Perioperative COX2 and β-adrenergic blockade improves biomarkers of tumor metastasis, immunity, and inflammation in colorectal cancer: A randomized controlled trial

Colorectal Cancer

Haldar R, et al. Cancer 2020.


BACKGROUND: Preclinical studies have implicated excess release of catecholamines and prostaglandins in the mediation of prometastatic processes during surgical treatment of cancer. In this study, we tested the combined perioperative blockade of these pathways in patients with colorectal cancer (CRC).

METHODS: In a randomized, double-blind, placebo-controlled biomarker trial involving 34 patients, the β-blocker propranolol and the COX2-inhibitor etodolac were administered for 20 perioperative days, starting 5 days before surgery. Excised tumors were subjected to whole genome messenger RNA profiling and transcriptional control pathway analyses.

RESULTS: Drugs were well-tolerated, with minor complications in both the treatment group and the placebo group. Treatment resulted in a significant improvement (P < .05) of tumor molecular markers of malignant and metastatic potential, including 1) reduced epithelial-to-mesenchymal transition, 2) reduced tumor infiltrating CD14+ monocytes and CD19+ B cells, and 3) increased tumor infiltrating CD56+ natural killer cells. Transcriptional activity analyses indicated a favorable drug impact on 12 of 19 a priori hypothesized CRC-related transcription factors, including the GATA, STAT, and EGR families as well as the CREB family that mediates the gene regulatory impact of β-adrenergic- and prostaglandin-signaling. Alterations observed in these transcriptional activities were previously associated with improved long-term clinical outcomes. Three-year recurrence rates were assessed for long-term safety analyses. An intent-to-treat analysis revealed that recurrence rates were 12.5% (2/16) in the treatment group and 33.3% (6/18) in the placebo group (P = .239), and in protocol-compliant patients, recurrence rates were 0% (0/11) in the treatment group and 29.4% (5/17) in the placebo group (P = .054).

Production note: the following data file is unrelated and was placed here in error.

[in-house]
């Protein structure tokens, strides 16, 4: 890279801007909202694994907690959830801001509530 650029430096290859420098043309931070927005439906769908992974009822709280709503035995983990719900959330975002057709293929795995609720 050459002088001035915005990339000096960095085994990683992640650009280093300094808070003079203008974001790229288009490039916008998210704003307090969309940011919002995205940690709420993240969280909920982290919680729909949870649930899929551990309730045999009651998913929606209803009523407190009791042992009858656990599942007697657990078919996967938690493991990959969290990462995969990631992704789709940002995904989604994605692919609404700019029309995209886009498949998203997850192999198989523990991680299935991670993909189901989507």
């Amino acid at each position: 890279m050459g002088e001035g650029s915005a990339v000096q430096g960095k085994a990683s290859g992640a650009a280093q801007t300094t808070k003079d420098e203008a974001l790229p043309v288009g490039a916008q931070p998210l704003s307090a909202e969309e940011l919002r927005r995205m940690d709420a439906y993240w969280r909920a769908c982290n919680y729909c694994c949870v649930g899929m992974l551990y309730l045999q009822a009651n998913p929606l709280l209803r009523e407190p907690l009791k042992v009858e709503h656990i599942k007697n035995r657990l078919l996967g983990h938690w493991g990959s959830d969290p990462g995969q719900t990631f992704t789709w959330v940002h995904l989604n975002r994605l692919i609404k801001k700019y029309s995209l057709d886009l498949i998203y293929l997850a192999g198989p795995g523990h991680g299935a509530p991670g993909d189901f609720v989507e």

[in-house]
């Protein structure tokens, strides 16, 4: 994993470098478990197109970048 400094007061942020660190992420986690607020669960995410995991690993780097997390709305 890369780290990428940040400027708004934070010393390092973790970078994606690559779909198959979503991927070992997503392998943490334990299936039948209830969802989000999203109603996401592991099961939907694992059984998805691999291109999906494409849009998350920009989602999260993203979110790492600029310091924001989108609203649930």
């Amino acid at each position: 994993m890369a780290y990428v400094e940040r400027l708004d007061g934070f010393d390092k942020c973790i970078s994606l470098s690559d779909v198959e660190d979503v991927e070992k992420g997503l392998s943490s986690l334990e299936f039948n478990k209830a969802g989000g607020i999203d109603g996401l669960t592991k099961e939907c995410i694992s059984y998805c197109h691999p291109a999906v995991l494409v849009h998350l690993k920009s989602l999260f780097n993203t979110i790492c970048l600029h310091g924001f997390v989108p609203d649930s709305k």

CONCLUSIONS: The favorable biomarker impacts and clinical outcomes provide a rationale for future randomized placebo-controlled trials in larger samples to assess the effects of perioperative propranolol/etodolac treatment on oncological clinical outcomes.